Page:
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    Theft claim halts sale of Zoffany portrait from Versace's Como villa

    Date: 20 Mar 2009 | | Views: 2867

    Source: Times Online, by Richard Owen

    Celebrity visitors to the villa of Gianni Versace on Lake Como were often stunned by its opulent Neo-Classical interior and the artwork on display.

    What neither the fashion designer — who died 12 years ago — nor his guests knew was that one of his most prized paintings may have been stolen.

    Sotheby’s, which auctioned the contents of Versace’s villa in London yesterday, withdrew an 18th-century portrait by the German artist Johann Zoffany after its subject’s family claimed that it had been stolen from their home in London 30 years ago.

    Descendants of Major George Maule, the subject of the portrait, contacted the Art Loss Register after seeing a photograph of it in the Evening Standard. They said that they recognised the painting, which was estimated to be sold for up to £60,000, as the one that had hung over the mantelpiece in their family home.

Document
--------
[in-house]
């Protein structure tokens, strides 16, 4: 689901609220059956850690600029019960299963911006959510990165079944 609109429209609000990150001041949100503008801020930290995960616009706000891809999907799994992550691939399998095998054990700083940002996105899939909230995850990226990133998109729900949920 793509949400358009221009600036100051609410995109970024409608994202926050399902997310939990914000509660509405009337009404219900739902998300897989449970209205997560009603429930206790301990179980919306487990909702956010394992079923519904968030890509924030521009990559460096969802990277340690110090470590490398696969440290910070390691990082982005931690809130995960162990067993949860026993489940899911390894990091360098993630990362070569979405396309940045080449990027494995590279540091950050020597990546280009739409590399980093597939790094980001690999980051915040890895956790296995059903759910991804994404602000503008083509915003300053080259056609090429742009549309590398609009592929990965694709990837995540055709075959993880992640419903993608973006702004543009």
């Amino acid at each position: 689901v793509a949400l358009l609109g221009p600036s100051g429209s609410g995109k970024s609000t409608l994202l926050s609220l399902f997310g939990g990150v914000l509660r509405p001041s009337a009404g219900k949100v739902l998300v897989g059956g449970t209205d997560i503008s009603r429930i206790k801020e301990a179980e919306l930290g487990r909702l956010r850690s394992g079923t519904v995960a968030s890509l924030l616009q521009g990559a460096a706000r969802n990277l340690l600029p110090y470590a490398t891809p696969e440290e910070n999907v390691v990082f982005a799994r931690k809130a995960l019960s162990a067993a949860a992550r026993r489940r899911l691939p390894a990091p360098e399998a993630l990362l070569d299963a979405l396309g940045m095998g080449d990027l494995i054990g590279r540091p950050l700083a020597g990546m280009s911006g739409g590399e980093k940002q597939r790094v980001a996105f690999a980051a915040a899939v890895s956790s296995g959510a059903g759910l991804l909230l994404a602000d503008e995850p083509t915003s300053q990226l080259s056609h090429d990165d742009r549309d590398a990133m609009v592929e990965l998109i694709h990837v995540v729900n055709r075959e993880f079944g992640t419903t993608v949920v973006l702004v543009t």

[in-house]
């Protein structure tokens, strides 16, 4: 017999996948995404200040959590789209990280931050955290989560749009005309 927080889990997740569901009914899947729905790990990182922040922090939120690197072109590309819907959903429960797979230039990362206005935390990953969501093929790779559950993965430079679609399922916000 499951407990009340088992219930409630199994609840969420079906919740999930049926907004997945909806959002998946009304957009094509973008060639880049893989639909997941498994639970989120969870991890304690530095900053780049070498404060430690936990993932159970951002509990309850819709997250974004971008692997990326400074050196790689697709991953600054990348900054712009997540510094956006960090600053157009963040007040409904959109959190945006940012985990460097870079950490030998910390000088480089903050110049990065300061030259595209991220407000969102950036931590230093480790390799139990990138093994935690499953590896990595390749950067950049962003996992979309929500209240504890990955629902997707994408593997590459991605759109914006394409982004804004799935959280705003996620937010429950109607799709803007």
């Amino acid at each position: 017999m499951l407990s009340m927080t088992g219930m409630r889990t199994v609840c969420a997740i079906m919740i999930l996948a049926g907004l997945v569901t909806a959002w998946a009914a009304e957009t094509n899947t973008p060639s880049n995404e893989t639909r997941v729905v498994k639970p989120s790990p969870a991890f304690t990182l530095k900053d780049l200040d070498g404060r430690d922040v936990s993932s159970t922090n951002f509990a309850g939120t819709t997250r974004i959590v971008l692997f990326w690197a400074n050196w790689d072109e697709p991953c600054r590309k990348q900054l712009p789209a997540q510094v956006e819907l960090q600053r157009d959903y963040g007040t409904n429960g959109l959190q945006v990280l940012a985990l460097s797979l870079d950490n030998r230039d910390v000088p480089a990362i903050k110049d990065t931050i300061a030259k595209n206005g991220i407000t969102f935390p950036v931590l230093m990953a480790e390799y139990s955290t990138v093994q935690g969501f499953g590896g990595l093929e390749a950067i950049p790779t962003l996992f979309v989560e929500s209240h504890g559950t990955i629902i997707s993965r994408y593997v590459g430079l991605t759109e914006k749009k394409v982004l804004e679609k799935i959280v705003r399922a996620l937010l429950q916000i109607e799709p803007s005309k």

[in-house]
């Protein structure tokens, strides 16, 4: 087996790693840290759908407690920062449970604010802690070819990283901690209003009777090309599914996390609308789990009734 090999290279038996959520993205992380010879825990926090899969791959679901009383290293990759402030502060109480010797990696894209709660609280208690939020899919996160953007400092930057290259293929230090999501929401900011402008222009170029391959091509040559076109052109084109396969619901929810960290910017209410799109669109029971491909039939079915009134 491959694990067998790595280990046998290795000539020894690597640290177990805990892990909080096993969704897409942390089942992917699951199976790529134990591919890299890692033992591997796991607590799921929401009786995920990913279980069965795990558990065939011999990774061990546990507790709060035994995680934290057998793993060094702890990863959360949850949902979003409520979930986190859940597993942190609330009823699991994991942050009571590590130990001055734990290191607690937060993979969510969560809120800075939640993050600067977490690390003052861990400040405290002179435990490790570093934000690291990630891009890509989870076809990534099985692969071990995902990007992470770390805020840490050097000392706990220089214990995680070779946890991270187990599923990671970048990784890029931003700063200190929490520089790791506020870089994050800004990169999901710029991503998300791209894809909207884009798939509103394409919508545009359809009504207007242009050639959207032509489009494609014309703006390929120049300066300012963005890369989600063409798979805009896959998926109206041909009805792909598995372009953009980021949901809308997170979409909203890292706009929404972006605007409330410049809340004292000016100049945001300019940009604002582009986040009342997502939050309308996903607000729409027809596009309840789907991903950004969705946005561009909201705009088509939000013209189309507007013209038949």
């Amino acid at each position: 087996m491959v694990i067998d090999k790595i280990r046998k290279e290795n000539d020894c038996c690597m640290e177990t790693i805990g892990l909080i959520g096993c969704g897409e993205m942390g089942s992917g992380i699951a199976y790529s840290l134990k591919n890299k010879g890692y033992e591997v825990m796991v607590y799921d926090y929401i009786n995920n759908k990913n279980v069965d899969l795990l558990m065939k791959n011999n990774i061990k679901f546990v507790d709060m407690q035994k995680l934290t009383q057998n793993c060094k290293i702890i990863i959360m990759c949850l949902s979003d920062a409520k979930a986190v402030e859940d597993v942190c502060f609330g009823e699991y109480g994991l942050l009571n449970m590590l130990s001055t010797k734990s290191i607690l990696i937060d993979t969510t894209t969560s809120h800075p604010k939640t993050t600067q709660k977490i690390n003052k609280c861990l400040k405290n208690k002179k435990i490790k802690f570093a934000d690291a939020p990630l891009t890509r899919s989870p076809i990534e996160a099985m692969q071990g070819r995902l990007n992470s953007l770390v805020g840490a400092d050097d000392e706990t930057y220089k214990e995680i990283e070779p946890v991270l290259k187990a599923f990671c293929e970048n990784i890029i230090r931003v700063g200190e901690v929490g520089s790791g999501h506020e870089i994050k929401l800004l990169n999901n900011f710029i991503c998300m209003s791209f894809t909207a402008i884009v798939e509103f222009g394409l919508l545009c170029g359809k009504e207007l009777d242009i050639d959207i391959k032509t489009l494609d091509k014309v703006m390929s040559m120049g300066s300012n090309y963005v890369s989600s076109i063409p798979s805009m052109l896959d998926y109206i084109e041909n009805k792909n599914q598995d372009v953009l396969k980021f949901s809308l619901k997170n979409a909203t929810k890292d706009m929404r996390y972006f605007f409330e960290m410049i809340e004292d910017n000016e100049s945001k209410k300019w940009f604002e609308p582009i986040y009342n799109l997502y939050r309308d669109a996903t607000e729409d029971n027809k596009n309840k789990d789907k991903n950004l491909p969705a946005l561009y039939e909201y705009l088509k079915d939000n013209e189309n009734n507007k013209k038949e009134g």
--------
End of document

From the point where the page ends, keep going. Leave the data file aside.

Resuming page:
Sotheby’s described the painting in the sale catalogue as “previously untraced and uncatalogued”. Versace is understood to have bought it from a dealer in 1994 or 1995, but it is unclear whether checks were made to establish its provenance. Checks may have proved fruitless because the painting was stolen before the establishment of the Art Loss Register in 1991 and was never added to its list of missing art.

    Even if the painting was stolen, Versace’s estate may still own it rightfully. The statute of limitations on stolen work expires after six years in Britain and ten years in Italy, although the buyer is obliged to make reasonable attempts to determine whether the work was acquired legitimately.

    Zoffany was born in Frankfurt, but settled in England and became a founding member of the Royal Academy. The portrait of Major Maule — acting chief engineer at Madras — is believed to be one of four paintings he created while visiting there in 1783.

    The portrait was one of 550 pieces of furniture, silver, china and artwork from Versace’s villa, Le Fontanelle at Moltrasio on Lake Como, offered at the auction. The sale had reached its high estimate of £2.8 million at its halfway point last night.

    The villa was sold last year. Versace, who was shot dead in Miami in 1997, owned several homes but retreated to Lake Como to relax. It was the venue for parties attended by celebrities including Diana, Princess of Wales, Elton John, Sting and Madonna.

    Artful dodgers

    — In 2005 an American found that six Impressionist paintings stolen from him were to be sold in London. The sale was halted

    — Spanish police interrupted the auction of 81 works attributed to Salvador Dalí in January, saying that 12 were stolen

    — Fourteen stolen miniatures were inadvertently sold in London last year.

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